Swearing continuously under his breath, Ketterly nodded and led us down a hall to the left, into the bedroom, a small dark room that looked like a tornado had torn through it. Everything that had once been on the walls or upright was now strewn on the floor. Someone had torn up the mattress with a blade of some kind, covering everything in white fluff.

The bathroom door was closed. Light leaked around the edges.

“Mags,” I said, flicking out the switchblade again. Ketterly, still muttering, had his penknife out. “On count of three, open the door.”

Mags nodded and stepped over to the bathroom. The door was a cheap privacy model, hollow-core. Wouldn’t keep a determined mouse out, yet it was probably the only thing in the whole place that was still in one piece.

We sliced our hands. I went a little deeper because I didn’t know what to expect and had to be ready to cast something useful. The sweet, sour sense of gas in the air, rich and pulsing with energy, made my stomach turn and my heart race with desire. I ran through the bits and pieces I’d picked up. Hiram had stopped teaching me a long time ago, but he’d always told me I was good with the Words. If I heard a spell, I could usually replicate it and even improve the grammar.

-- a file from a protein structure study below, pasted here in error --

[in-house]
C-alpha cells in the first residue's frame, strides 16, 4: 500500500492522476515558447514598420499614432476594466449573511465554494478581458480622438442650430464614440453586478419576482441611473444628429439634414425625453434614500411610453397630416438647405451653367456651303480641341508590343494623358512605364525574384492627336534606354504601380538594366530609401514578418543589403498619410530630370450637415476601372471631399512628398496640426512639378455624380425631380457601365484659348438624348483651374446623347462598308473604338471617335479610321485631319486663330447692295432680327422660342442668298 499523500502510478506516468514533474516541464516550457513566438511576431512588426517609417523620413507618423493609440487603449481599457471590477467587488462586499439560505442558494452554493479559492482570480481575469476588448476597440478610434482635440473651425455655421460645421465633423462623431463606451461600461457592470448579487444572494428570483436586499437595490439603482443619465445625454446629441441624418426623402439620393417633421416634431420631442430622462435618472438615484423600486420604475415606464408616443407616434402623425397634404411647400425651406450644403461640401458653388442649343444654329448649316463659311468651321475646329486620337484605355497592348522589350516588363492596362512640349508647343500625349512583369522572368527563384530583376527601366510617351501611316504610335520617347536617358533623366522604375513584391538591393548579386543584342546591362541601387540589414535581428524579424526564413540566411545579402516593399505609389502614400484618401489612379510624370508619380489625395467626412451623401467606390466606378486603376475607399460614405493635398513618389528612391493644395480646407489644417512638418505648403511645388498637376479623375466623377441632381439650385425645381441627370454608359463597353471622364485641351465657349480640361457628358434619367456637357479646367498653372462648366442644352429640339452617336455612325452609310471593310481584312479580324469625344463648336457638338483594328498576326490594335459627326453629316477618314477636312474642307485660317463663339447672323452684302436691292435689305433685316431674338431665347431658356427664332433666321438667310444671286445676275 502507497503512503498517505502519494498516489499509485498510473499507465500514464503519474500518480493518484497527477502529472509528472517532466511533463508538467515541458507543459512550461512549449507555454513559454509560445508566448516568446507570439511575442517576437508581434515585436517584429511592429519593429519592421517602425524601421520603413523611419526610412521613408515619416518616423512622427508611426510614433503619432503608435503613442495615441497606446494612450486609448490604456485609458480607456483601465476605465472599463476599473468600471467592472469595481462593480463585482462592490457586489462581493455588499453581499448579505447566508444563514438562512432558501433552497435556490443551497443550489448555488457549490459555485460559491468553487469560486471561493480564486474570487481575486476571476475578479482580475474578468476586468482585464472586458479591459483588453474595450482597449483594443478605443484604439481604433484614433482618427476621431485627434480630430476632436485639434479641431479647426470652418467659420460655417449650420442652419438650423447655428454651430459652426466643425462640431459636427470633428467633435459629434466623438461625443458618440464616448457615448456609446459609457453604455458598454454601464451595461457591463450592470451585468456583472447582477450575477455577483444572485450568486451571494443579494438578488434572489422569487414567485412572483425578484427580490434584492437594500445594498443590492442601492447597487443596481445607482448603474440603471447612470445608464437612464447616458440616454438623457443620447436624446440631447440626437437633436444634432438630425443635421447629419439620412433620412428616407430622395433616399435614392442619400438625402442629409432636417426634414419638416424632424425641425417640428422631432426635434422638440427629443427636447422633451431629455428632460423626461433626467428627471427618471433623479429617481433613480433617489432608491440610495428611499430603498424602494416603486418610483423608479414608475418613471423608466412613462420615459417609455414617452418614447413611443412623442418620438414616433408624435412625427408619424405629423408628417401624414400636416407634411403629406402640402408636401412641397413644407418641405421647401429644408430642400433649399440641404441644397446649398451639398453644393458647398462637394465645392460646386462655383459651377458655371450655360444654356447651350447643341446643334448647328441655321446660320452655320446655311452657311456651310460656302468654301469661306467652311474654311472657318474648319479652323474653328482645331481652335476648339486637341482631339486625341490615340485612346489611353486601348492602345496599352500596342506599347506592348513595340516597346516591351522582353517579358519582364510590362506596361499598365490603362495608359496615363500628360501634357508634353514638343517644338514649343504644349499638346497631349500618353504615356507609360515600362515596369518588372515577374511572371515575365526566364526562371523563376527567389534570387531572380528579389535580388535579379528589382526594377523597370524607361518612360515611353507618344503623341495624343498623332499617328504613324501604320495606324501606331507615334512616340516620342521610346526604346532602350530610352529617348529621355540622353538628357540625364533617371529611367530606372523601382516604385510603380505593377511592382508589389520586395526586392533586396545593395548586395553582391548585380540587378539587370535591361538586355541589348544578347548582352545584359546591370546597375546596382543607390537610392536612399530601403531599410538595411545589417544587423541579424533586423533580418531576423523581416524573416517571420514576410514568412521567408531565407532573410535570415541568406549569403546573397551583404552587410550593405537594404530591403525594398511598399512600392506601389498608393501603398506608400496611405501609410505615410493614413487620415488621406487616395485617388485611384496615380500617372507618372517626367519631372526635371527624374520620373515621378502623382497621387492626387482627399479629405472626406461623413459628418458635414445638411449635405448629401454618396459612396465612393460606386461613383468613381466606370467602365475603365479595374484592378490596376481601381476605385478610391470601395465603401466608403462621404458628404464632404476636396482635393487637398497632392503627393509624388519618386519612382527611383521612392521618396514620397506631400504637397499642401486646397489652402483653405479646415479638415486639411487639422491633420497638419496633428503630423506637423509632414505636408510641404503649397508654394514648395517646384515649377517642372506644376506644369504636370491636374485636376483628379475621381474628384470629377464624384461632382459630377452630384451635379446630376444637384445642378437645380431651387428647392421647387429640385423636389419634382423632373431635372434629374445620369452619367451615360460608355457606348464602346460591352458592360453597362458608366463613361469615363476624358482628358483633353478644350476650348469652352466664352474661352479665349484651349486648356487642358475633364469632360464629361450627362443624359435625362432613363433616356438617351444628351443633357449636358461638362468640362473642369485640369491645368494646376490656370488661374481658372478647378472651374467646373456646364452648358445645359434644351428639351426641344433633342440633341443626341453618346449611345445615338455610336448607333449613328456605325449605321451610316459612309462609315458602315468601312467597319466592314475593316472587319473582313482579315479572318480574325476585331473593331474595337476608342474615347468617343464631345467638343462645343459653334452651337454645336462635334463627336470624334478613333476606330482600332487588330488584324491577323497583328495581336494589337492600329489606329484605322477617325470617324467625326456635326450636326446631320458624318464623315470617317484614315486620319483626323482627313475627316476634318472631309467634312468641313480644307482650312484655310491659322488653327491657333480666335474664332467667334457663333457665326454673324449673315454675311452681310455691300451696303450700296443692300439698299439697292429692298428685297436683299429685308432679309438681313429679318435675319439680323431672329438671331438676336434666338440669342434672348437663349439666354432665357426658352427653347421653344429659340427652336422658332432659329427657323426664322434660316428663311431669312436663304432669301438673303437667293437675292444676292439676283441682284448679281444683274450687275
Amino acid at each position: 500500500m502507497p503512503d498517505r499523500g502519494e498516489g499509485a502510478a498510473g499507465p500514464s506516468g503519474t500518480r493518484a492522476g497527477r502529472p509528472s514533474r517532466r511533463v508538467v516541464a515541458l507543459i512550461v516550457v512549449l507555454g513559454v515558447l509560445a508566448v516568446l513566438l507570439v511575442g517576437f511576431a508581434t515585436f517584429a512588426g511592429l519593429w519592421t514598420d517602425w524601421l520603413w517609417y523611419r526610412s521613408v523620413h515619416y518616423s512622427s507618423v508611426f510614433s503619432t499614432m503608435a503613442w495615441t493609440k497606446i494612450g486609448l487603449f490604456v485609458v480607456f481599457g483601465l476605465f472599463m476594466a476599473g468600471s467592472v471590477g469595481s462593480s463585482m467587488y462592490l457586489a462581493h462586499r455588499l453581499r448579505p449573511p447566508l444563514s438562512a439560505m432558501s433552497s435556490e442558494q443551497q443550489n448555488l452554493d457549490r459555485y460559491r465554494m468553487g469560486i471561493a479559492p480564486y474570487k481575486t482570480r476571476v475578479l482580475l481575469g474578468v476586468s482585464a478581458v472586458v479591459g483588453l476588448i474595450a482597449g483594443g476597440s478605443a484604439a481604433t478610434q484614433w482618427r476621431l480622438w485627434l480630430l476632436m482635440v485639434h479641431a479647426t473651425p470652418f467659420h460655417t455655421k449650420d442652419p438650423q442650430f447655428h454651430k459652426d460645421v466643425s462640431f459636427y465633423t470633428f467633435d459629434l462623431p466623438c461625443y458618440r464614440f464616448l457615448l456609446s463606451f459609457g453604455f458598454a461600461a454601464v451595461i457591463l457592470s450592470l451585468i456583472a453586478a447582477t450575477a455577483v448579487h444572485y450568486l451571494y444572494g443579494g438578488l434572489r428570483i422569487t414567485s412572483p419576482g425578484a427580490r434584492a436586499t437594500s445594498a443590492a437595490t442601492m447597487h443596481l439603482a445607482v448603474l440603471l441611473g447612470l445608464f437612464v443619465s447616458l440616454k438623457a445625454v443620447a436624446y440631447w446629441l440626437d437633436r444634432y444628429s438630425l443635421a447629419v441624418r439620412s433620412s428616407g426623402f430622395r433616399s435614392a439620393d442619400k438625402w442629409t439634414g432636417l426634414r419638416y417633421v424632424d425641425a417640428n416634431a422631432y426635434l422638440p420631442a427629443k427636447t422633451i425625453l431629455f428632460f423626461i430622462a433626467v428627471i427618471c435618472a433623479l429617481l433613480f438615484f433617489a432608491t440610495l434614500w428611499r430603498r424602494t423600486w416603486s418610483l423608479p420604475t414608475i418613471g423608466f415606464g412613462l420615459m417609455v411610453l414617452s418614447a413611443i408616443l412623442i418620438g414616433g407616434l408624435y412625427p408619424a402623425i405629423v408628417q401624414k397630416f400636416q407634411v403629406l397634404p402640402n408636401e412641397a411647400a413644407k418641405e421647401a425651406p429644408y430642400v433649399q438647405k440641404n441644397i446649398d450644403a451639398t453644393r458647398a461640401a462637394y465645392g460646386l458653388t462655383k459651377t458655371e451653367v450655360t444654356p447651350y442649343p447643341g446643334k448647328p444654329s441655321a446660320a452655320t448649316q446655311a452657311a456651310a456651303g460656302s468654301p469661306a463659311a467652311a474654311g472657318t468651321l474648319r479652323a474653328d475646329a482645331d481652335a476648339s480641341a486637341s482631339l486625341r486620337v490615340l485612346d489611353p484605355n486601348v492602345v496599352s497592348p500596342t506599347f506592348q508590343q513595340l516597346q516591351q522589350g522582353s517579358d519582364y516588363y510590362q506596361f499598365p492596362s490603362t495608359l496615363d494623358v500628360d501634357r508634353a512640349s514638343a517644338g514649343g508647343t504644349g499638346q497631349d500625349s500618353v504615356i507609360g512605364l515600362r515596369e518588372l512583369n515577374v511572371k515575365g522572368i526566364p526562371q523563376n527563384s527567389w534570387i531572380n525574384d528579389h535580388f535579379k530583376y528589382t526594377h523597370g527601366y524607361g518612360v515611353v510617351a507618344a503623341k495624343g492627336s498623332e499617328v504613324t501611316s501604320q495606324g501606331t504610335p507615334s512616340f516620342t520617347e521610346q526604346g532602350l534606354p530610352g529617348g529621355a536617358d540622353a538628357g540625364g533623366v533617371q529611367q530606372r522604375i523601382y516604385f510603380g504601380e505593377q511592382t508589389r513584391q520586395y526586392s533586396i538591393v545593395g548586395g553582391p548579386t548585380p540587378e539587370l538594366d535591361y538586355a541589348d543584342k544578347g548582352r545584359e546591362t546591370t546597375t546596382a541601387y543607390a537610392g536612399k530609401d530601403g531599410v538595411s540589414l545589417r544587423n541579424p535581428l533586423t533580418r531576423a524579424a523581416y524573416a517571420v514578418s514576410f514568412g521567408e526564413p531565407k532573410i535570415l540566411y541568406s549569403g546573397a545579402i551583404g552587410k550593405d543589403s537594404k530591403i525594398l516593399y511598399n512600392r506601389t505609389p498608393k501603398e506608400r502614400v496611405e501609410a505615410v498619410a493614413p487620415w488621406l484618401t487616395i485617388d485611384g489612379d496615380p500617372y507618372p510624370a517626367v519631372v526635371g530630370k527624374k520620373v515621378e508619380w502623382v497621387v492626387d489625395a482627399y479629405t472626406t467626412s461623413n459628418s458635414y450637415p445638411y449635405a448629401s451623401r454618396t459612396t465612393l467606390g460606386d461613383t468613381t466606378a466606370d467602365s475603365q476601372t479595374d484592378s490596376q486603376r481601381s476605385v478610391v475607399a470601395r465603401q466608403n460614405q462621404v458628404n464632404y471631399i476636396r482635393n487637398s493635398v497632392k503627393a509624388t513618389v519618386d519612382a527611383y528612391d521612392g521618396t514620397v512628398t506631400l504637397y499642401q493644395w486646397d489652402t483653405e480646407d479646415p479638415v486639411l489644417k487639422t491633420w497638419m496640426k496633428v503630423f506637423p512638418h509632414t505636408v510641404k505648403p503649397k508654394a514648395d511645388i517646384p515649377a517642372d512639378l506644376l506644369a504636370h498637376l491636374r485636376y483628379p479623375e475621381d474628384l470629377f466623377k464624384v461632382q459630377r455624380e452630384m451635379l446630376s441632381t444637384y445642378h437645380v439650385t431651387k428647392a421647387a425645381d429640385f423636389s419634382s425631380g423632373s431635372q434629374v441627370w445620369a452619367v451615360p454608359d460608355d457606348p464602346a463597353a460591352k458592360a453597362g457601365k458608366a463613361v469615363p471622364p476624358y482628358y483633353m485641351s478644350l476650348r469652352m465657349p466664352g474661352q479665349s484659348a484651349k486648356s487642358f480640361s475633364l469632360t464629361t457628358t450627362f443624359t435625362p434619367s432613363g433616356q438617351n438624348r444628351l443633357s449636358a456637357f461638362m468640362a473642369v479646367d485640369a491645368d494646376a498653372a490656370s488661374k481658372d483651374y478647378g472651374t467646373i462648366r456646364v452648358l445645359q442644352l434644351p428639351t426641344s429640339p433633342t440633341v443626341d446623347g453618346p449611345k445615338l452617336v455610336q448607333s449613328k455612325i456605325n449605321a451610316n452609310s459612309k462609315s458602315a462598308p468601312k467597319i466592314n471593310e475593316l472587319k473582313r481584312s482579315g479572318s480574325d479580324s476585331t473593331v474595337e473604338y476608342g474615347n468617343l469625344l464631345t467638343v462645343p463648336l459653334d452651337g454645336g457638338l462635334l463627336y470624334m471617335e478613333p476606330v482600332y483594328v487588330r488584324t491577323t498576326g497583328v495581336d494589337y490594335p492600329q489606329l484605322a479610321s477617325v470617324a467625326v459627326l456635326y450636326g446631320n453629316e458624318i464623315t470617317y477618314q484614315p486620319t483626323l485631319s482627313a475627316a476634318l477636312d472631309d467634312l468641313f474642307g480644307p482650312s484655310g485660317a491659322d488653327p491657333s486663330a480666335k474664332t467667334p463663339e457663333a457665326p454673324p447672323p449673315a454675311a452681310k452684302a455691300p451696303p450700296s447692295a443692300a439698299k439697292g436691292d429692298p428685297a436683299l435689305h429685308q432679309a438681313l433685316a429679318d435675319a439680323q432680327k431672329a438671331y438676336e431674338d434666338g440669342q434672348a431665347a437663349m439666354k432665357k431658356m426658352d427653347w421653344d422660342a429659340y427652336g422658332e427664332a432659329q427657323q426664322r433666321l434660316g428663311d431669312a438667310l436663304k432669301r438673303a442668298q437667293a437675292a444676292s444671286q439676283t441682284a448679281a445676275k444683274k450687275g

With one casual heave, Mags tore the door free from the lock. For good measure, he kept tugging, and the door popped off its hinges as well.

An old woman was sitting on the toilet, holding a semiautomatic pistol in both hands. She fired twice, aiming more or less directly at me.

The room went completely silent. I waited to feel the burning of a fresh wound, the abrupt wave of dizziness I knew so well, but it didn’t come. She’d missed.

The old lady squinted at me. “Who the hell are you?” she barked, her voice surprisingly deep and whiskey-burned.

I pointed at Ketterly. “We’re with him, ma’am.” I flexed my hand, squeezing a few extra drops of blood. If she raised the gun again, I would have to speak some Words fast.

She followed my hand and sagged a little. “Oh, thank goodness, Mr. Ketterly,” she said. “You must help me.”